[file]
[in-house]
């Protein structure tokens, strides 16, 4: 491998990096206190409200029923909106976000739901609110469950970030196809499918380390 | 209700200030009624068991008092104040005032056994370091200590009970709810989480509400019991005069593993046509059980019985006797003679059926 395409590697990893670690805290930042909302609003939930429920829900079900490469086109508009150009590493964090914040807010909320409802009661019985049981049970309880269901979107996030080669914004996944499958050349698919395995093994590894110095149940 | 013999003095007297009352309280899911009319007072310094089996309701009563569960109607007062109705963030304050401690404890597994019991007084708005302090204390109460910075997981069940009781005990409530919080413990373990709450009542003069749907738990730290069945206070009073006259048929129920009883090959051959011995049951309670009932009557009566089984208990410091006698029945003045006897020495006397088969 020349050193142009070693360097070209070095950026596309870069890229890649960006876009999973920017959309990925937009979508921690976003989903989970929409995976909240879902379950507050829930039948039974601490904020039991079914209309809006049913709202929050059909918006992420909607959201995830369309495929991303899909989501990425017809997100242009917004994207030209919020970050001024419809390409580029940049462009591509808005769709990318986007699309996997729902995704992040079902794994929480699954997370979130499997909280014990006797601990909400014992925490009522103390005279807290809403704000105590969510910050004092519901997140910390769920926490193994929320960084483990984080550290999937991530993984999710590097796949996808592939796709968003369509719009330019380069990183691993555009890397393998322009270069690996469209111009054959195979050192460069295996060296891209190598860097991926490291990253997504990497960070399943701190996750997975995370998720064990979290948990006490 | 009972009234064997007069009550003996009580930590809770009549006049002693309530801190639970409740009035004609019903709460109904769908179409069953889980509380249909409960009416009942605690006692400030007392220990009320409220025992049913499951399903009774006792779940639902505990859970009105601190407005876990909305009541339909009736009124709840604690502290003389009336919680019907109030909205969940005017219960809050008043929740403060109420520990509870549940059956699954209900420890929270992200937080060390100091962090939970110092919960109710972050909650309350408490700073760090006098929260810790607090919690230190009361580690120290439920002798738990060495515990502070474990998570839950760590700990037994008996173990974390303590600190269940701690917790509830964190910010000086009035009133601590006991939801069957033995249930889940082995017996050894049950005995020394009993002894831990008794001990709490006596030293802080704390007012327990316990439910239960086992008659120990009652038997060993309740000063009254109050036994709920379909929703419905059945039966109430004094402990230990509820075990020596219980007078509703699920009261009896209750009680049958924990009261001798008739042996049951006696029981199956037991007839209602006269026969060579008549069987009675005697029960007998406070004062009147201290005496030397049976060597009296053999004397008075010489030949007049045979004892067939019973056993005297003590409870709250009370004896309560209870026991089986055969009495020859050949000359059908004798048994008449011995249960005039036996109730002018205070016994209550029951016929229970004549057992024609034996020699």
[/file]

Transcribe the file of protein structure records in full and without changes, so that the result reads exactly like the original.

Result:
[in-house]
């Protein structure tokens, strides 16, 4: 491998990096206190409200029923909106976000739901609110469950970030196809499918380390 | 209700200030009624068991008092104040005032056994370091200590009970709810989480509400019991005069593993046509059980019985006797003679059926 395409590697990893670690805290930042909302609003939930429920829900079900490469086109508009150009590493964090914040807010909320409802009661019985049981049970309880269901979107996030080669914004996944499958050349698919395995093994590894110095149940 | 013999003095007297009352309280899911009319007072310094089996309701009563569960109607007062109705963030304050401690404890597994019991007084708005302090204390109460910075997981069940009781005990409530919080413990373990709450009542003069749907738990730290069945206070009073006259048929129920009883090959051959011995049951309670009932009557009566089984208990410091006698029945003045006897020495006397088969 020349050193142009070693360097070209070095950026596309870069890229890649960006876009999973920017959309990925937009979508921690976003989903989970929409995976909240879902379950507050829930039948039974601490904020039991079914209309809006049913709202929050059909918006992420909607959201995830369309495929991303899909989501990425017809997100242009917004994207030209919020970050001024419809390409580029940049462009591509808005769709990318986007699309996997729902995704992040079902794994929480699954997370979130499997909280014990006797601990909400014992925490009522103390005279807290809403704000105590969510910050004092519901997140910390769920926490193994929320960084483990984080550290999937991530993984999710590097796949996808592939796709968003369509719009330019380069990183691993555009890397393998322009270069690996469209111009054959195979050192460069295996060296891209190598860097991926490291990253997504990497960070399943701190996750997975995370998720064990979290948990006490 | 009972009234064997007069009550003996009580930590809770009549006049002693309530801190639970409740009035004609019903709460109904769908179409069953889980509380249909409960009416009942605690006692400030007392220990009320409220025992049913499951399903009774006792779940639902505990859970009105601190407005876990909305009541339909009736009124709840604690502290003389009336919680019907109030909205969940005017219960809050008043929740403060109420520990509870549940059956699954209900420890929270992200937080060390100091962090939970110092919960109710972050909650309350408490700073760090006098929260810790607090919690230190009361580690120290439920002798738990060495515990502070474990998570839950760590700990037994008996173990974390303590600190269940701690917790509830964190910010000086009035009133601590006991939801069957033995249930889940082995017996050894049950005995020394009993002894831990008794001990709490006596030293802080704390007012327990316990439910239960086992008659120990009652038997060993309740000063009254109050036994709920379909929703419905059945039966109430004094402990230990509820075990020596219980007078509703699920009261009896209750009680049958924990009261001798008739042996049951006696029981199956037991007839209602006269026969060579008549069987009675005697029960007998406070004062009147201290005496030397049976060597009296053999004397008075010489030949007049045979004892067939019973056993005297003590409870709250009370004896309560209870026991089986055969009495020859050949000359059908004798048994008449011995249960005039036996109730002018205070016994209550029951016929229970004549057992024609034996020699």